How to Make Friends as an Adult—and Keep Them
Everyone needs reliable friends in their inner circle. If you're in need of new pals, follow this expert advice for making—and keeping—friends as an adult.
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If you feel that making friends as an adult isn’t as easy as it used to be, you’re right.
“As kids, we have recess and gym class. We can let our guard down,” says Marisa G. Franco, PhD, a psychology professor at the University of Maryland and author of Platonic: How the Science of Attachment Can Help You Make—and Keep—Friends.
According to sociologists, repeated, unplanned interactions and opportunities to let ourselves be vulnerable are necessary for creating bonds that turn into friendship. For many of us, today’s work-from-home reality makes those options fewer than ever. A 2021 survey by the American Enterprise Institute, a public policy think tank, found that the percentage of Americans who say they have no close friends has quadrupled since 1990, to 12%.
“We’ve never been more disconnected,” says Jody Carrington, a psychologist and author of Feeling Seen: Reconnecting in a Disconnected World. “And the greatest predictor for overall well-being isn’t how much you drink or smoke, or what you eat. It’s social engagement.”
Why is it important to have friends as an adult?
Research by Brigham Young University psychologist Julianne Holt-Lunstad has shown that loneliness is a major threat to longevity, on par with smoking 15 cigarettes a day or being an alcoholic. People who are lonely or socially isolated have a higher risk of impaired immune function, depression, dementia and cardiac death.
On the flip side, healthy friendships can help us age better, cope with stress and live happier, longer lives. Plus, happiness is contagious. A Harvard study found that when a person gets happy, their friends who live within a one-mile radius have a 25% higher chance of feeling happier too. Researchers concluded, “People’s happiness extends up to three degrees of separation; for example, to the friends of one’s friends’ friends.”
Here are tips from relationship experts for making and deepening friendships.
RD.com, Vicky Lam for Reader's Digest
“Friendships don’t just happen,” says Shasta Nelson, a San Francisco–based expert on healthy relationships and the author of Frientimacy: How to Deepen Friendships for Lifelong Health and Happiness. And if they do, they might not be sustainable. A study published in the Journal of Social and Personal Relationships found that the belief that friendships were based on external or uncontrollable factors—luck, basically—predicted greater loneliness five years later.
In a 2022 study, researchers at the University of Pittsburgh found that recipients of an unexpected communication, such as a short note or a small gift, appreciated the gesture a lot more than the sender thought they would. Not surprising, a positive attitude can help us make friends. But not just in the obvious way. We often underestimate how much people like us. If we assume we’re going to be liked, we become more likable—warmer, friendlier and more open.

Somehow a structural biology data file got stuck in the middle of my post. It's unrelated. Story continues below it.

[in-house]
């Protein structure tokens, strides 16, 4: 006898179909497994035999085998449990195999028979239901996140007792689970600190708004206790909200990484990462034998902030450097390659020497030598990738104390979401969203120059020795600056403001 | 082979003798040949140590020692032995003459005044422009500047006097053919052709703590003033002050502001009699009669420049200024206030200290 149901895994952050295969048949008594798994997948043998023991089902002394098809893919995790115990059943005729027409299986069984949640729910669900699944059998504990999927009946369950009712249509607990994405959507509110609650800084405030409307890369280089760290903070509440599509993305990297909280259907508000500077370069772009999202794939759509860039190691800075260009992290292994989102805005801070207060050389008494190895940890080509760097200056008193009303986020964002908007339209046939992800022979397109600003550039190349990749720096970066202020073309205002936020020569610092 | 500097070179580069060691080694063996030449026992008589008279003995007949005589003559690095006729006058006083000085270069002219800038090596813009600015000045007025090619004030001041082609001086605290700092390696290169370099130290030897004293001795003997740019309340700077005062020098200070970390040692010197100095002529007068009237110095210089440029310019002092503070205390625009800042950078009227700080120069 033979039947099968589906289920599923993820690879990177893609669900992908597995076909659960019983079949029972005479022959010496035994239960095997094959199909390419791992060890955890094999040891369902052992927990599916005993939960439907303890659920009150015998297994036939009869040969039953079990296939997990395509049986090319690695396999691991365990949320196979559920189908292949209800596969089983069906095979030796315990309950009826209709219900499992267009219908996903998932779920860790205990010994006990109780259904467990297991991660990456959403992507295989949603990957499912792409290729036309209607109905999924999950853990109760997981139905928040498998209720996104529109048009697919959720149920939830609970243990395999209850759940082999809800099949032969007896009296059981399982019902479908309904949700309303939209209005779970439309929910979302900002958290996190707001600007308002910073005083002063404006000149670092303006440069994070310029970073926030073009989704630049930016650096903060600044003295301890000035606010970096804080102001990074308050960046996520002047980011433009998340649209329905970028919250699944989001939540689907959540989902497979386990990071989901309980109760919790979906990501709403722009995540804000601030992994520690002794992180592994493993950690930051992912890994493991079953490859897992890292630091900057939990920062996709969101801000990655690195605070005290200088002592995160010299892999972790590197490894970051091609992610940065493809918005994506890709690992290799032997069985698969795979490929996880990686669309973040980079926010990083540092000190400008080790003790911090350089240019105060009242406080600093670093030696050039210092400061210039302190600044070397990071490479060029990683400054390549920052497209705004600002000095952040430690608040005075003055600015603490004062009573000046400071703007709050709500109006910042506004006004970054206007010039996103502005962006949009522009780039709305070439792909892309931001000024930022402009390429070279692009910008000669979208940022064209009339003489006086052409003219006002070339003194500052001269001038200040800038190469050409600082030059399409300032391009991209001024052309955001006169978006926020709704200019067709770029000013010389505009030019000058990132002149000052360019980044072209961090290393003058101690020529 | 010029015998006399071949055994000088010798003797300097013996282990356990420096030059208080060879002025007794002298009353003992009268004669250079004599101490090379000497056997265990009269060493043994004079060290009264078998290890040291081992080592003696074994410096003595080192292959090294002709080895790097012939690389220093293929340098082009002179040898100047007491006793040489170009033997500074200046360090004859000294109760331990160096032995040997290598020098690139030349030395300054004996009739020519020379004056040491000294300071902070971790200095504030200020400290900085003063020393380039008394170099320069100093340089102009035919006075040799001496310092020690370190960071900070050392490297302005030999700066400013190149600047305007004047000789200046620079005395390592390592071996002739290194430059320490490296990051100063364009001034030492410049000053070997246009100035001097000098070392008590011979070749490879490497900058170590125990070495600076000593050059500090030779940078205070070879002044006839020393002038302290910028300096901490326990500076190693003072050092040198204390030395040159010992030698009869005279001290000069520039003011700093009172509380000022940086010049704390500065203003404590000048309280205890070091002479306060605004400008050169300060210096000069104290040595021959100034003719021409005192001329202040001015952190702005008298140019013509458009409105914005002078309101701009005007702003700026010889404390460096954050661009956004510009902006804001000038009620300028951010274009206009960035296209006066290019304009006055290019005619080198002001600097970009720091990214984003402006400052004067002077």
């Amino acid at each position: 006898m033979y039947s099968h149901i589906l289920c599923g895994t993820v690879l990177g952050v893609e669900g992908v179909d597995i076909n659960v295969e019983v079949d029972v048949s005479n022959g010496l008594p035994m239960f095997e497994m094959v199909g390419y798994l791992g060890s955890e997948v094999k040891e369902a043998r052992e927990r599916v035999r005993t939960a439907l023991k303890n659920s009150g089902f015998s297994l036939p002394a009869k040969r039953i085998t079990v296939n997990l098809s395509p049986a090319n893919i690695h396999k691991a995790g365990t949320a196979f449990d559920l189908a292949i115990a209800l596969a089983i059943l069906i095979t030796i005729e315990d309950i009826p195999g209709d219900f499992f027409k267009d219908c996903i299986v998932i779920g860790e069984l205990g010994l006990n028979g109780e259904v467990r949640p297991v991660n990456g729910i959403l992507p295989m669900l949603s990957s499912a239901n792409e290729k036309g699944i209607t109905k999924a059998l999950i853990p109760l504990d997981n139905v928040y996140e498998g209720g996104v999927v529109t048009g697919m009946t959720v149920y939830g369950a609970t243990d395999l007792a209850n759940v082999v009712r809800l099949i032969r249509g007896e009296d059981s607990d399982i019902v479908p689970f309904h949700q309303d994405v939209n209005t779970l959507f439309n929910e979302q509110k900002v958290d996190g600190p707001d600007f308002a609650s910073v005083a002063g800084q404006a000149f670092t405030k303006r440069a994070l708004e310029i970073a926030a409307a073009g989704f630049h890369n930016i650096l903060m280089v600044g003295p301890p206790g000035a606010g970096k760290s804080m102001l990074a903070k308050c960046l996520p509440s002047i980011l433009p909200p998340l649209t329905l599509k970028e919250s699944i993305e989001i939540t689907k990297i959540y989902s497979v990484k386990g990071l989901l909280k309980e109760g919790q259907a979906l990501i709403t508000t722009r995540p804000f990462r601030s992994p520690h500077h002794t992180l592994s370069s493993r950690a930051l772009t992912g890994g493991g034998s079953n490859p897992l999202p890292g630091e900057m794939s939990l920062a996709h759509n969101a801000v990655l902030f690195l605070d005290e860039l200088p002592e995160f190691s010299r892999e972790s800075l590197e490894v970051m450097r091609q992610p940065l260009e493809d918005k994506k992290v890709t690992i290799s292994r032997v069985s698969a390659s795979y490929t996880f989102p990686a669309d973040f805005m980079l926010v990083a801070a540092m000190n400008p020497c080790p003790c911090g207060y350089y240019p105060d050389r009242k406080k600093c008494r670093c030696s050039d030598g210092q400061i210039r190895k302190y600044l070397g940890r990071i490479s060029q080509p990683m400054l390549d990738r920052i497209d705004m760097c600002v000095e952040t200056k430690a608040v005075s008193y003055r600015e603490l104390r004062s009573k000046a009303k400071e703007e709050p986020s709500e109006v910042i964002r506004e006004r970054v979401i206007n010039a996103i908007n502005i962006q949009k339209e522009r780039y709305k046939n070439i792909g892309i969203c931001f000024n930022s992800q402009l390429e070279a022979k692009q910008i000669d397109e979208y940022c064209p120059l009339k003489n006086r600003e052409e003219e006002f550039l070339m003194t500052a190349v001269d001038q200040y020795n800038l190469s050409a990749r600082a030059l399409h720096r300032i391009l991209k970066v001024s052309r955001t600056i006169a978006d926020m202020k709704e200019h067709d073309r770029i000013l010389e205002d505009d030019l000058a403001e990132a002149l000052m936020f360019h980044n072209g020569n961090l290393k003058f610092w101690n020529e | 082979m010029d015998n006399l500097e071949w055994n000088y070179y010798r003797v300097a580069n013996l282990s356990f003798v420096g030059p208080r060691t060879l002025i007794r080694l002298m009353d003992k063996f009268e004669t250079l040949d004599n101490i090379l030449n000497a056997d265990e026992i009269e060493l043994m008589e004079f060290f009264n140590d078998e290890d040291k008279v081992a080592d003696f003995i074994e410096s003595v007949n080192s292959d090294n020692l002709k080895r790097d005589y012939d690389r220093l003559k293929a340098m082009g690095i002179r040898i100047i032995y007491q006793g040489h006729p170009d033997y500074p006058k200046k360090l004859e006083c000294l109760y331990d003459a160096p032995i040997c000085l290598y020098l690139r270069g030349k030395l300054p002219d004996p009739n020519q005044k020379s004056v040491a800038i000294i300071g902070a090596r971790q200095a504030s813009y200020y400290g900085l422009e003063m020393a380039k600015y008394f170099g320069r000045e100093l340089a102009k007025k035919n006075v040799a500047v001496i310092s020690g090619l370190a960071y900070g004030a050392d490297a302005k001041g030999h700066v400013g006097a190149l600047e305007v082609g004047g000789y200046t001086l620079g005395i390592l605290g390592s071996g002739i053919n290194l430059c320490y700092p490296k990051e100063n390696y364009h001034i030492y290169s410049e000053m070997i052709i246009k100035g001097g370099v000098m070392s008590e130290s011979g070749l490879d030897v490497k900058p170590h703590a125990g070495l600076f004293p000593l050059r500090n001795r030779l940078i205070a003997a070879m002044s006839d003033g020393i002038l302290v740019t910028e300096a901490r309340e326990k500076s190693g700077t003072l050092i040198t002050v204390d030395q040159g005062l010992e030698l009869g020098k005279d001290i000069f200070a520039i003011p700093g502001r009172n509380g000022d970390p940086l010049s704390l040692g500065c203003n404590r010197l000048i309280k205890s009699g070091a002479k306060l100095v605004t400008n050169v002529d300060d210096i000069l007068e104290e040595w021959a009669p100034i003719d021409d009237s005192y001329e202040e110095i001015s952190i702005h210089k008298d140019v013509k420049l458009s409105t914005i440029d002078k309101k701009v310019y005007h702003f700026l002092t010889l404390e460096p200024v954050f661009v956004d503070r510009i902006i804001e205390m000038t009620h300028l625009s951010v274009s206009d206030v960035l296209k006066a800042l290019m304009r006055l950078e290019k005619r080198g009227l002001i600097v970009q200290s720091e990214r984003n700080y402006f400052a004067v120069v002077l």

Make a list
Write down the names of three to five people you know but would like to be closer to, suggests Nelson. Then reach out to each of them: Send a text message, an invitation to meet for a cup of coffee, a shared photo or memory, or an article that made you think of them. See if a small gesture might spark a deeper connection.
Don’t limit yourself to one close friend. “Nobody gives to you in all the ways you need,” says Nelson. Just a few good buddies can make all the difference. A 2020 Northern Illinois University study of middle-aged women found that those with three to five close friends had higher levels of overall satisfaction with life.
Awkwardness isn’t a good reason to back out of a new relationship. “It’s just a normal part of getting to know someone,” says Nelson. For example, when we go to the gym and start to sweat, she says, “we don’t panic and think, ‘This must be bad for me.’ ” Recent research from the Kellogg School of Management at Northwestern University shows we tend to overestimate how awkward a first meeting will be.
Gillian Sandstrom, a psychologist at the University of Sussex, England, who researches the effects of talking to strangers, puts it in perspective: “The other person doesn’t want an awkward conversation either.”
Put the time in
Making a close friend takes time—often more than 200 hours of time together over several weeks, according to an oft-cited University of Kansas study from 2018. “That’s why we tell people to take a class or volunteer,” says Nelson. Repeated activities come with a built-in get-to-know-you schedule.
Vulnerability is a cornerstone of any healthy relationship. “It acknowledges that it’s OK if not everything’s great,” says Nelson. “That’s when we feel seen and known.” To start diving deeper, she suggests asking “highlight-lowlight” questions, like “What was the best part of your week?” and then “What was the most stressful?”
“After the pandemic, many of us forgot how to socialize,” says Franco. “Social skills are like muscles—we can work them.” In a 2022 study by Sandstrom, participants were required to talk to strangers every day for a week. And what do you know? By the end, people were less worried about being rejected and more confident they could keep the conversation going.